Sunday, September 25, 2011

Trifecta of Bad Baking: Mistakes were made

Not nearly ripe enough to be
Screaming Ripe Bananas
The four ripe bananas on the counter screamed “Banana Bread!!” I should have roasted them and stuck them into the freezer for another day.

Mistakes were made. Learn from them.

1. Don't bake when you are very very tired; 
2. Don't do discretionary baking when you aren't super-double-keen on the recipe or the intended result;
3. Don't re-read the instructions. Rely on your memory. It's always great when you are tired.

4. Don't set out a mis-en-place. Grabbing ingredients on the fly is so adventurous.

5. When substituting butter for shortening:
     (a)    If you must thaw frozen butter, slice the precise amount that you need because:
             (1) if you aren't paying attention, you will use one cup instead of 2/3 cup, and;
             (2) you may then try to adjust the ingredients without doing math so that you:
                  (i) forget to add more sugar, and;
                  (ii) forget to add more salt, baking powder and spices; 
    (b)    Don't be surprised that the result achieves a Trifecta of Bad Baking:
            (1)  Flat (not enough salt);
            (2)  Dull (not enough sugar); and
            (3)   Bland (not enough spices).

6. Don't bother with the usual fixes:
      (a) Toast: Even toasting, which you might expect could sharpen up the candied ginger and crisp up the almonds that you added instead of walnuts, will only make boring, bland, flavorless, heavy, and scary toast; or
       (b) Bread Pudding: This would be an insult to the custard, which, unless it contains an overwhelming amount of your best bourbon (a waste, which might then create its own problems), will never make up for the underlying failure of Bad Bland Banana Bread.

Monday, September 19, 2011

Last tomatoes: roast 'em

I was going to make tomato jam, but the idea of peeling all of the tomatoes that I bought from Erin Smith at the Hopkins Farmers Market on Saturday stopped me in my tracks. Fortunately, I had a better idea, and I roasted them in two large batches, the easiest thing in the world. Think duxelles (minced mushrooms cooked down to their essence), and know with a tiny amount of work, you will have the essence of tomatoes in a dish.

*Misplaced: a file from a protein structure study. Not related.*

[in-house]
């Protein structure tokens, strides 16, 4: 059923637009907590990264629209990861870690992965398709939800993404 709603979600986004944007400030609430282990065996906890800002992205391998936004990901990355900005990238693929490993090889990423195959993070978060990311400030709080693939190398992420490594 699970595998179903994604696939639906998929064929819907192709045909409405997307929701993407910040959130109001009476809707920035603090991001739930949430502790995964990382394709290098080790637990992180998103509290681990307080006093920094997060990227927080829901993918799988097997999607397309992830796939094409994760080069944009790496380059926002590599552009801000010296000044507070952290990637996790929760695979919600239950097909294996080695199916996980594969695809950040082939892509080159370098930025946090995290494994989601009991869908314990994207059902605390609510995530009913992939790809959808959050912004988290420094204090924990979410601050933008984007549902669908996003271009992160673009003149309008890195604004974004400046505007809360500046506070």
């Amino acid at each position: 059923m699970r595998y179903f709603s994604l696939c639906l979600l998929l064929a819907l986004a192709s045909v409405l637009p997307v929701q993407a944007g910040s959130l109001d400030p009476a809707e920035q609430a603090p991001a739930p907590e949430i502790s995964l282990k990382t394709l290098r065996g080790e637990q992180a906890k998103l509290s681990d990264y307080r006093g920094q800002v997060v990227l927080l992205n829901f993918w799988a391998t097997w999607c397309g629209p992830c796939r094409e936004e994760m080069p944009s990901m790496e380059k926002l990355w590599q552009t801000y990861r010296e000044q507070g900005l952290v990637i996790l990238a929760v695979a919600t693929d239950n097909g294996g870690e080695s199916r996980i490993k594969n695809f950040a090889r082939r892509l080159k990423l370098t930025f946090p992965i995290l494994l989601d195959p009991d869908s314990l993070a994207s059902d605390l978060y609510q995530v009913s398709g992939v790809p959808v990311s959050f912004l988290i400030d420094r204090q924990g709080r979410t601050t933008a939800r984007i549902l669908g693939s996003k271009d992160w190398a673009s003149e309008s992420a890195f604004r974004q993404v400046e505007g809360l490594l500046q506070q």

Chopped with garlic and chili
Roasted with a blackened chili
My first introduction to roasted tomatoes came from the late-but-never forgotten Laurie Colwin, who wrote rhapsodically about them in More Home Cooking. I use winter tomatoes and make it often.

Roasting large batches of tomatoes can take 3 hours. Settle in near your oven so that you can stir every 30 minutes or so. You'll know when your batch is finished when the tomatoes have gone from bright and juicy to dark and jammy.

Easy Peasy Roasted Tomatoes

Fresh tomatoes: chop up as many has you have
Fresh Garlic: 3-5 fat cloves
Dried Chili: As much or as little as you like
Fresh Ground Pepper: 1-2 tsp
Optional: 1/2 finely chopped onion (which I forgot yesterday)
Optional: any amount of thin sliced fresh sweet or hot peppers
1/4 cup oil (I like canola; olive oil lovers, have at it!)

Oven temp: I have a convection oven option, and I started at 450 for about 45 minutes, and then reduced the heat to 325.)

  1. Pre-heat the oil in your largest heavy shallow roasting pan. Unless you want to clean your oven, do not use a rimmed baking sheet. 
  2. Add the tomatoes, garlic, chili and (optional) onion and pepper.
  3. Roast for three hours, stirring every 30 minutes.

If you can resist eating this all at once, it will freeze nicely for 3 months.

Thursday, September 01, 2011

18 Pounds of Italian Plums

Italian Plums are oval
Italian Plums are my favorite fruit for making deep, dark, and dense plum jam, and an unfailingly elegant, foolproof, and uncommonly delicious Plum Torte.  I bought 18 pounds this morning, and I will certainly go back for more.  Why?

Dark Red Plum Jam
PLUM JAM  I owe this affection to the late and very-much-lamented Laurie Colwin, from whom I learned to make jam by following her instructions it in the “Jam Anxiety” chapter in More Home Cooking.  She wrote “Jam making is actually, a snap, and also very liberating, since once you know how, you realize it is not the project of an entire day or week (jelly making is quite another matter) but half an evening’s pleasant and rewarding effort."

That sentence was a gift and inspiration to me.I made my first batch of Plum Jam right after September 11, 2001, and jam-making became my outlet. When the going was tough, I made jam. There were perhaps two entire years when I had 6 dozen jam jars in the trunk of my car, and imagined that everyone else did, too.

I am not alone in having been inspired by her essay. Greg Atkinson blogged nicely about her recipe in 2008, and a Google search of “Laurie Colwin’s Plum Jam” nets 3,300 results.

I have already blogged about Marian Burros Plum Torte, which was the New York Times’ most requested recipe for years. It freezes well and when baked off in February perfumes your house with the sweet smells of summer. I have made it with beets, pears, peaches, apples, and a variety of plums, but the Italian Plums are the best.

Find the Plum Torte and so much more in the The Best of DeGustibus